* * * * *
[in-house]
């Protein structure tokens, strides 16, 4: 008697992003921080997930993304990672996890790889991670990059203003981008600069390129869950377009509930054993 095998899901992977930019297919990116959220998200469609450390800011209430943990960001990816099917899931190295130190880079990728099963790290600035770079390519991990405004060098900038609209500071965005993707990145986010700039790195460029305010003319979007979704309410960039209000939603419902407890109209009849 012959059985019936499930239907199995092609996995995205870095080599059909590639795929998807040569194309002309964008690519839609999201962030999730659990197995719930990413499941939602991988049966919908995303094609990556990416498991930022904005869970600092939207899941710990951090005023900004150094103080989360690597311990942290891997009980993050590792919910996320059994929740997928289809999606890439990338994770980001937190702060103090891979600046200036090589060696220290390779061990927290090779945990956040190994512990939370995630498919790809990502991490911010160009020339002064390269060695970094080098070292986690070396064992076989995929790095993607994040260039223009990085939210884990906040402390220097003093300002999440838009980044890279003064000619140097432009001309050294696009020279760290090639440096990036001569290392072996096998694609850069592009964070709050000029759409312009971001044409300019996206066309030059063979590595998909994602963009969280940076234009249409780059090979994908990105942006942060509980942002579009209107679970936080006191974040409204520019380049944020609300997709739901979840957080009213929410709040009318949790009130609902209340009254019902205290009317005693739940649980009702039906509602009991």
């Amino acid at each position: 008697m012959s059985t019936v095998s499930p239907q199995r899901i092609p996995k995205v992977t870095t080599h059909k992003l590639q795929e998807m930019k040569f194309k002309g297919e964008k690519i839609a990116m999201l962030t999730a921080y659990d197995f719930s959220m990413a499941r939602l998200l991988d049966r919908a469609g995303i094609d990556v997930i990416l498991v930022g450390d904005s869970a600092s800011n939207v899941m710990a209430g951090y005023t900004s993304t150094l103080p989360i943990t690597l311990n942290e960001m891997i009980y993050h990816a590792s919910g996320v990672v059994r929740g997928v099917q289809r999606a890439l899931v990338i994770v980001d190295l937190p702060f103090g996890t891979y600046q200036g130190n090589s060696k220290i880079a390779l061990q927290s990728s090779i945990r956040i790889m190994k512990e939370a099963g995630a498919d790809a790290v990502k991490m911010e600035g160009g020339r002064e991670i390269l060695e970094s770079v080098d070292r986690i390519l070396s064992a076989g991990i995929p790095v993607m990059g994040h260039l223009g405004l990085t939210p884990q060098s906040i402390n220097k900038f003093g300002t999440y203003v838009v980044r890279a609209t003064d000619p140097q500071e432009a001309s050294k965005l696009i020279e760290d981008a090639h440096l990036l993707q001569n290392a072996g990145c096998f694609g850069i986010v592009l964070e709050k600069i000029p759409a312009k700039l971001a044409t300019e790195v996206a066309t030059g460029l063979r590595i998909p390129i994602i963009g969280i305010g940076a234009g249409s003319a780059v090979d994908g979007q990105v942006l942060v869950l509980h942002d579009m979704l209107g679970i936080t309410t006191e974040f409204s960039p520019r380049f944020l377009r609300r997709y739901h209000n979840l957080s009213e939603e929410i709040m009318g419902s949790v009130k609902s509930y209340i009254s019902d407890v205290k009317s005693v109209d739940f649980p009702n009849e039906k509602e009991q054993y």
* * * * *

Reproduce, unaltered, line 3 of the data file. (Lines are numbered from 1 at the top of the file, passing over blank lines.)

């Amino acid at each position: 008697m012959s059985t019936v095998s499930p239907q199995r899901i092609p996995k995205v992977t870095t080599h059909k992003l590639q795929e998807m930019k040569f194309k002309g297919e964008k690519i839609a990116m999201l962030t999730a921080y659990d197995f719930s959220m990413a499941r939602l998200l991988d049966r919908a469609g995303i094609d990556v997930i990416l498991v930022g450390d904005s869970a600092s800011n939207v899941m710990a209430g951090y005023t900004s993304t150094l103080p989360i943990t690597l311990n942290e960001m891997i009980y993050h990816a590792s919910g996320v990672v059994r929740g997928v099917q289809r999606a890439l899931v990338i994770v980001d190295l937190p702060f103090g996890t891979y600046q200036g130190n090589s060696k220290i880079a390779l061990q927290s990728s090779i945990r956040i790889m190994k512990e939370a099963g995630a498919d790809a790290v990502k991490m911010e600035g160009g020339r002064e991670i390269l060695e970094s770079v080098d070292r986690i390519l070396s064992a076989g991990i995929p790095v993607m990059g994040h260039l223009g405004l990085t939210p884990q060098s906040i402390n220097k900038f003093g300002t999440y203003v838009v980044r890279a609209t003064d000619p140097q500071e432009a001309s050294k965005l696009i020279e760290d981008a090639h440096l990036l993707q001569n290392a072996g990145c096998f694609g850069i986010v592009l964070e709050k600069i000029p759409a312009k700039l971001a044409t300019e790195v996206a066309t030059g460029l063979r590595i998909p390129i994602i963009g969280i305010g940076a234009g249409s003319a780059v090979d994908g979007q990105v942006l942060v869950l509980h942002d579009m979704l209107g679970i936080t309410t006191e974040f409204s960039p520019r380049f944020l377009r609300r997709y739901h209000n979840l957080s009213e939603e929410i709040m009318g419902s949790v009130k609902s509930y209340i009254s019902d407890v205290k009317s005693v109209d739940f649980p009702n009849e039906k509602e009991q054993y």